2.2. Example: Multiply and Accumulate¶
2.2.1. Combinatorial MAC¶
With Clash installed, it is now possible to begin creating hardware designs.
To give a brief overview of Clash, we will define a simple
multiply-and-accumulate circuit. Make a new file called
MAC.hs, and enter
the following preamble:
module MAC where import Clash.Prelude import Clash.Explicit.Testbench
This declares the module and imports some useful modules from the Clash standard library. The standard library contains necessary functions and data types for writing circuit descriptions. As with Haskell, module identifiers in Clash must always start with a capital letter and correspond to the name of the file.
The logic of our circuit is expressed as a function which takes an accumulator and two extra inputs, and outputs the new value of the accumulator – which is the old value plus the product of the two other inputs.
mac :: (Num a) => a -> (a, a) -> a mac acc (x, y) = acc + x * y
The type of the function is given after the
::, and says that the type
a is some numeric type (e.g.
Double), the first
argument is a number, the second value is a pair of numbers, and the result is
2.2.2. Synchronous MAC¶
By adding another output parameter to this function, with the previous value of
the accumulator, we can define the function as a Mealy machine. This allows
us to use our combinatorial definition of
mac to create a synchronous
circuit (which we call
mac :: (Num a) => a -> (a, a) -> (a, a) mac acc (x, y) = (acc + x * y, acc) macS :: (HiddenClockResetEnable dom, Num a, NFDataX a) => Signal dom (a, a) -> Signal dom a macS = mealy mac 0
The input and output of
macS are values of the
Signal type. This type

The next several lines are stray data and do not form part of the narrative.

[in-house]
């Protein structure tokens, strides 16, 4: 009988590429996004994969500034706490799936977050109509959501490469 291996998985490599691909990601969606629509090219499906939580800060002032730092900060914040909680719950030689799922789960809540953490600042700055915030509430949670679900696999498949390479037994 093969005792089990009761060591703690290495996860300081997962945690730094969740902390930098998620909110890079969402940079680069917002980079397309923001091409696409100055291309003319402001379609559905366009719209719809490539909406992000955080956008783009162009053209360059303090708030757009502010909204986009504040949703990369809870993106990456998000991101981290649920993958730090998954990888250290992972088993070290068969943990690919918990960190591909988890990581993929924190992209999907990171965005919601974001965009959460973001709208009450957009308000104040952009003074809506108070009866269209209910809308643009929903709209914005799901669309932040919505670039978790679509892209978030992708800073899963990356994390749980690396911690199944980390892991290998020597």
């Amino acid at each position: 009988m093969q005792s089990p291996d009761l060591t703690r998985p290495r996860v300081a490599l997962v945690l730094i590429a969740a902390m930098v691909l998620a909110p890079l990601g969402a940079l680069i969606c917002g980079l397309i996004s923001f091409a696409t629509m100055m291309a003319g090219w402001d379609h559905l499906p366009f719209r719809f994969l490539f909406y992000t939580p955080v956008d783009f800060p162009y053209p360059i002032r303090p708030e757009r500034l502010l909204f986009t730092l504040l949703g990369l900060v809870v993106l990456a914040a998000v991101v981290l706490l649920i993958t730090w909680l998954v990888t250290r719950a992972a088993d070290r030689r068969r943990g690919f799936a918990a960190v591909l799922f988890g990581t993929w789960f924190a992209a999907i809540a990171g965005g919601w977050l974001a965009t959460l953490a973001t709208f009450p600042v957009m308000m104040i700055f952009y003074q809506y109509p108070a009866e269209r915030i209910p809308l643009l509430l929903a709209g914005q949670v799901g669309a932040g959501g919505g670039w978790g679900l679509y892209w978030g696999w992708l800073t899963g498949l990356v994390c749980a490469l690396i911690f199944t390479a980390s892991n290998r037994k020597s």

represents synchronous values (functions without signals are combinatorial).
There is also an additional
dom type, for synthesis domain, and a
HiddenClockResetEnable – which says the synthesis domain has a
clock, reset and enable line. These are implicit, although they can be exposed
2.2.3. HDL Generation and Testing¶
To generate HDL from a synchronous circuit, a function needs to be marked as
topEntity. The simplest way to achieve this is to create a function with
this name, as Clash will use this definition automatically (similar to how
main is a special function in other languages).
topEntity :: Clock System -> Reset System -> Enable System -> Signal System (Int, Int) -> Signal System Int topEntity = exposeClockResetEnable macS
It is now possible to generate HDL for this circuit description, by running
clash --HDL from the command line, or running
HDL is either
will generate the HDL in a subdirectory named after the HDL being output.
Any function used to generate HDL from must have a monomorphic type. This
means there can be no type variables in the type signature (i.e. for the
circuit defined so far you need to specify both
We can test that this circuit works as expected by defining a test bench. This allows an input to be used and the actual output to be compared against an expected output.
testBench :: Signal System Bool testBench = done where testInput = stimuliGenerator clk rst ((1,1) :> (2,2) :> (3,3) :> (4,4) :> Nil) expectOutput = outputVerifier' clk rst (0 :> 1 :> 5 :> 14 :> 30 :> 46 :> 62 :> Nil) done = expectOutput (topEntity clk rst en testInput) en = enableGen clk = tbSystemClockGen (fmap not done) rst = systemResetGen
clashi it is possible to sample this test bench, using the
function, which takes in the number of samples to draw and the signal which
>>> sampleN 8 testBench [False, False, False, False, False, False, False, False]